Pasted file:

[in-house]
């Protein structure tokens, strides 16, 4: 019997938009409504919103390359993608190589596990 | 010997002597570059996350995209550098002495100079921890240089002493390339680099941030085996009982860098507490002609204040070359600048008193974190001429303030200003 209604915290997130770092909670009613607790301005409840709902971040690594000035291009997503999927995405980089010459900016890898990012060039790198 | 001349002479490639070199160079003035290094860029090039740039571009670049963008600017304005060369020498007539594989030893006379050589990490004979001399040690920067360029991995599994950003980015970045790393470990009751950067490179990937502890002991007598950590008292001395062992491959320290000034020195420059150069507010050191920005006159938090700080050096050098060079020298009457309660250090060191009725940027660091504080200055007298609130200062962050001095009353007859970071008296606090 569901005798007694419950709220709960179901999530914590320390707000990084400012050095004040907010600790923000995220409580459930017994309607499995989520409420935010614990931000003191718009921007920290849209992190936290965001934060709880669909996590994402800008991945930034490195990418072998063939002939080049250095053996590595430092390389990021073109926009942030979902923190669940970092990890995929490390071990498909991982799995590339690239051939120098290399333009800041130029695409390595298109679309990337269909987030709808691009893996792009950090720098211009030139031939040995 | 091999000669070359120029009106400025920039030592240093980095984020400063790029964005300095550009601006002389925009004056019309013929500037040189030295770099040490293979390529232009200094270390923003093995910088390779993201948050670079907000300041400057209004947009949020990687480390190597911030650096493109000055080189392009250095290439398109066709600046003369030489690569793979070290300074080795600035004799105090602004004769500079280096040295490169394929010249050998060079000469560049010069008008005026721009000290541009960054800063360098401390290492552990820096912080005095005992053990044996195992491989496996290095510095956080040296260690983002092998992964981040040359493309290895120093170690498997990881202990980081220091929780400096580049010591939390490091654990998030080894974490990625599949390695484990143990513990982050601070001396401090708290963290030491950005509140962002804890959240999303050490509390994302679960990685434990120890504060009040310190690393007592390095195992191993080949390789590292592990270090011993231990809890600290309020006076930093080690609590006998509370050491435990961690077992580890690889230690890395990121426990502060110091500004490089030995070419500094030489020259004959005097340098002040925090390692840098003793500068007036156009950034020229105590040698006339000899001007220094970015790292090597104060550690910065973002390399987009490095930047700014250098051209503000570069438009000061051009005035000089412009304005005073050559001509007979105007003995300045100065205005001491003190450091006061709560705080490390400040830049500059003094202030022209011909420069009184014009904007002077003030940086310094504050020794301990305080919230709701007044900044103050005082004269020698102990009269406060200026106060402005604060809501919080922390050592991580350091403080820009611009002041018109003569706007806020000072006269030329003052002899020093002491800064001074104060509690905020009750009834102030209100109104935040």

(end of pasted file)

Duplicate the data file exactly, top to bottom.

[in-house]
């Protein structure tokens, strides 16, 4: 019997938009409504919103390359993608190589596990 | 010997002597570059996350995209550098002495100079921890240089002493390339680099941030085996009982860098507490002609204040070359600048008193974190001429303030200003 209604915290997130770092909670009613607790301005409840709902971040690594000035291009997503999927995405980089010459900016890898990012060039790198 | 001349002479490639070199160079003035290094860029090039740039571009670049963008600017304005060369020498007539594989030893006379050589990490004979001399040690920067360029991995599994950003980015970045790393470990009751950067490179990937502890002991007598950590008292001395062992491959320290000034020195420059150069507010050191920005006159938090700080050096050098060079020298009457309660250090060191009725940027660091504080200055007298609130200062962050001095009353007859970071008296606090 569901005798007694419950709220709960179901999530914590320390707000990084400012050095004040907010600790923000995220409580459930017994309607499995989520409420935010614990931000003191718009921007920290849209992190936290965001934060709880669909996590994402800008991945930034490195990418072998063939002939080049250095053996590595430092390389990021073109926009942030979902923190669940970092990890995929490390071990498909991982799995590339690239051939120098290399333009800041130029695409390595298109679309990337269909987030709808691009893996792009950090720098211009030139031939040995 | 091999000669070359120029009106400025920039030592240093980095984020400063790029964005300095550009601006002389925009004056019309013929500037040189030295770099040490293979390529232009200094270390923003093995910088390779993201948050670079907000300041400057209004947009949020990687480390190597911030650096493109000055080189392009250095290439398109066709600046003369030489690569793979070290300074080795600035004799105090602004004769500079280096040295490169394929010249050998060079000469560049010069008008005026721009000290541009960054800063360098401390290492552990820096912080005095005992053990044996195992491989496996290095510095956080040296260690983002092998992964981040040359493309290895120093170690498997990881202990980081220091929780400096580049010591939390490091654990998030080894974490990625599949390695484990143990513990982050601070001396401090708290963290030491950005509140962002804890959240999303050490509390994302679960990685434990120890504060009040310190690393007592390095195992191993080949390789590292592990270090011993231990809890600290309020006076930093080690609590006998509370050491435990961690077992580890690889230690890395990121426990502060110091500004490089030995070419500094030489020259004959005097340098002040925090390692840098003793500068007036156009950034020229105590040698006339000899001007220094970015790292090597104060550690910065973002390399987009490095930047700014250098051209503000570069438009000061051009005035000089412009304005005073050559001509007979105007003995300045100065205005001491003190450091006061709560705080490390400040830049500059003094202030022209011909420069009184014009904007002077003030940086310094504050020794301990305080919230709701007044900044103050005082004269020698102990009269406060200026106060402005604060809501919080922390050592991580350091403080820009611009002041018109003569706007806020000072006269030329003052002899020093002491800064001074104060509690905020009750009834102030209100109104935040």